After a year of pandemic uncertainty, the vaccine is now a tangible solution that gives many people peace of mind. In the United Kingdom people have already started to be vaccinated, but concerns are being raised in both the native and immigrant communities.
In recent months, social media has given rise to all kinds of theories and false information that for many people sometimes have more credibility than expert opinion.
It can sometimes be difficult for migrants to access accurate, up-to-date and reliable information in their own language, making it harder for them to figure out what information they need to pay attention to.
For this reason, the Coalition of Latin Americans in the UK (CLAUK), is carrying out a campaign on social media, to amplify the voices of experts and make sure relevant information about the crisis we are going through reaches the community.
That is why the Coalition of Latin Americans in the UK (CLAUK) is carrying out a social media campaign to amplify the voices of experts and bring relevant information to the community about the crisis we are going through.
This campaign seeks, among other things, to answer migrants’ questions and concerns, such as the following.
The NHS has stated that: “The vaccines approved for use in the UK have met strict standards of safety, quality and effectiveness set out by the independent Medicines and Healthcare products Regulatory Agency (MHRA).
Any coronavirus vaccine that is approved must go through all the clinical trials and safety checks all other licensed medicines go through. The MHRA follows international standards of safety. Other vaccines are being developed. They will only be available on the NHS once they have been thoroughly tested to make sure they are safe and effective. So far, thousands of people have been given a Covid-19 vaccine and reports of serious side effects, such as allergic reactions, have been very rare. No long-term complications have been reported.”
Are there any side effects of Covid-19 vaccine?
The vaccine might give you mild side effects such as: mild pain in the arm where the needle went in, feeling tired, headache, body aches and nausea.
These should not last more than a week and painkillers can be taken if necessary.
The NHS health staff should be informed of any allergies you may have before vaccination, especially if you have had allergic reactions to another vaccine.
Who will get the vaccine?
The government has already started vaccinating nursing home residents and staff; healthcare and social workers; people aged 80 years and over; and in some places people aged 70 years and over and clinically vulnerable people.
As these groups are covered, more will be invited to receive the vaccine. By the end of spring, the government plans to have vaccinated all people aged 50 and over.
If an immigrant works in a hospital as a cleaner or as a porter, does he or she have access to the vaccine?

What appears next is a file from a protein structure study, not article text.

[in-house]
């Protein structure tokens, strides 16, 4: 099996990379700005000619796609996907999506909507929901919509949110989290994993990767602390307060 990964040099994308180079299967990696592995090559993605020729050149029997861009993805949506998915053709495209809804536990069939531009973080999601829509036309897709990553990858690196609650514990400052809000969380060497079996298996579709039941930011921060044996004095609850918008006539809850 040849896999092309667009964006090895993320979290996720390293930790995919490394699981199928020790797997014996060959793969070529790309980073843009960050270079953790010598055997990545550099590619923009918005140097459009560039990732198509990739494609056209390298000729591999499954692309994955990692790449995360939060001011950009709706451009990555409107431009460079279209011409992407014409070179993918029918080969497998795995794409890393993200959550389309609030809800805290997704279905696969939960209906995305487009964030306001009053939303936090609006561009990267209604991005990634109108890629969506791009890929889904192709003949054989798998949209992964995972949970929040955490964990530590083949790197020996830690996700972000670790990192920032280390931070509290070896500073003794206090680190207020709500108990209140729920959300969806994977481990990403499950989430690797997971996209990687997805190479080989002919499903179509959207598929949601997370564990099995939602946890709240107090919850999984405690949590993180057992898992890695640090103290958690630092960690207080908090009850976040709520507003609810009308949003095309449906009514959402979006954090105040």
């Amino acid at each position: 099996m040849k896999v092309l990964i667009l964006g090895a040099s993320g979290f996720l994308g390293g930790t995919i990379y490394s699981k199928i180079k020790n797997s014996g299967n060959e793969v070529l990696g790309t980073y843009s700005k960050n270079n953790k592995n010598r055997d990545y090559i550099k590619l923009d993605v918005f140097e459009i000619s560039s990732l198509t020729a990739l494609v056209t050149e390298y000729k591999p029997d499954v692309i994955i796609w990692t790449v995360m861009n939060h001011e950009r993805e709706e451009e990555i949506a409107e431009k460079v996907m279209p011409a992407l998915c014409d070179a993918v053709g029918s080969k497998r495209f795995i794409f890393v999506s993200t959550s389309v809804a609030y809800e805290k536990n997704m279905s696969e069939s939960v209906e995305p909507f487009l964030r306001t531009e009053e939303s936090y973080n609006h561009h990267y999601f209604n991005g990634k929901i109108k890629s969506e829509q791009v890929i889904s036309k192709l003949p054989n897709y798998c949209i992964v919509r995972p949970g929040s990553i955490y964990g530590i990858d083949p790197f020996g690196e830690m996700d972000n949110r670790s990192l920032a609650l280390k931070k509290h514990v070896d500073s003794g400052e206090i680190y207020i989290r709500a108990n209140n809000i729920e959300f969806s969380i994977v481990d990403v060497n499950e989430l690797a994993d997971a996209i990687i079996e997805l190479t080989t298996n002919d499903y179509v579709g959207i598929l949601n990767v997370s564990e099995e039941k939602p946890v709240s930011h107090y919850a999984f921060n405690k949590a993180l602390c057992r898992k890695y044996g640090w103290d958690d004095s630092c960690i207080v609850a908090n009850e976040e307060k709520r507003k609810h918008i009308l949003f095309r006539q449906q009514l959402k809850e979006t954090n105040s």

Yes, health care staff are now being vaccinated and this includes staff such as cleaners, caretakers and porters. If you have not been offered the vaccine, ask your supervisor or manager.
Should I call my GP to arrange a vaccination?
No. GPs are facing a large number of phone calls about the vaccine and are asking patients to wait to be contacted. If you are registered with a medical practice, they or a hospital will contact you once it is your turn and vaccinations are available.
What to do if you don’t speak English?
You have the right to ask for an interpreter when you go to your GP. If you do not know how to ask for one, you can google “Google translator”, write in your language that you need an interpreter and show the translation to the receptionist. The receptionist should arrange this for you.
Can an undocumented immigrant receive the vaccine?
Yes, all people are entitled to free primary health care, including undocumented immigrants. This includes testing and treatment for Covid-19 and the vaccine.
If you are not registered with a GP, the practice will not contact you when it is your turn to receive the vaccine. If you are eligible, you can go to a GP and explain that you are not registered, but would like to access the vaccine.
However, it is recommended that you register with your GP as this will enable you to access primary health care, free of charge.
How to register with a GP surgery?
Regardless of their immigration status, immigrants have the right to register with a GP and access the health care system.
Medical practices are in charge of inviting eligible patients to get vaccinated. That is why it is more important than ever to register with a GP. That way, when it’s your turn, you can receive an invitation to be vaccinated.
To register with a GP doctor you need to visit the NHS website. Once there, you must enter your postcode in the search engine.
This will take you to a list of GP practices in your area.
You can choose any one of them and go to their website and look for the option “Register with us”. Due to the pandemic, some practices allow you to register online.
This means that you can complete the form online and be contacted by the practice later.
If this is not possible, you should ask the practice for a registration form, fill it in and bring it with you in person, along with any identification documents. Some medical practices may require you to bring utility bills or bank statements to prove your address.
But remember that, according to the NHS, this is not compulsory. Again, due to the pandemic, you may be asked to leave this information in a box at the door of the practice.
You have the right to ask for an interpreter. If you do not speak English, you can download English flashcards from the CLAUK website and show them to the practice staff.
*Carla Torres: Advocacy and Campaigns Coordinator. Coalition of Latin Americans in the UK
*Dolores Modern: Policy and Communications Coordinator on Employment Rights. Latin American Women’s Rights Service (Lawrs)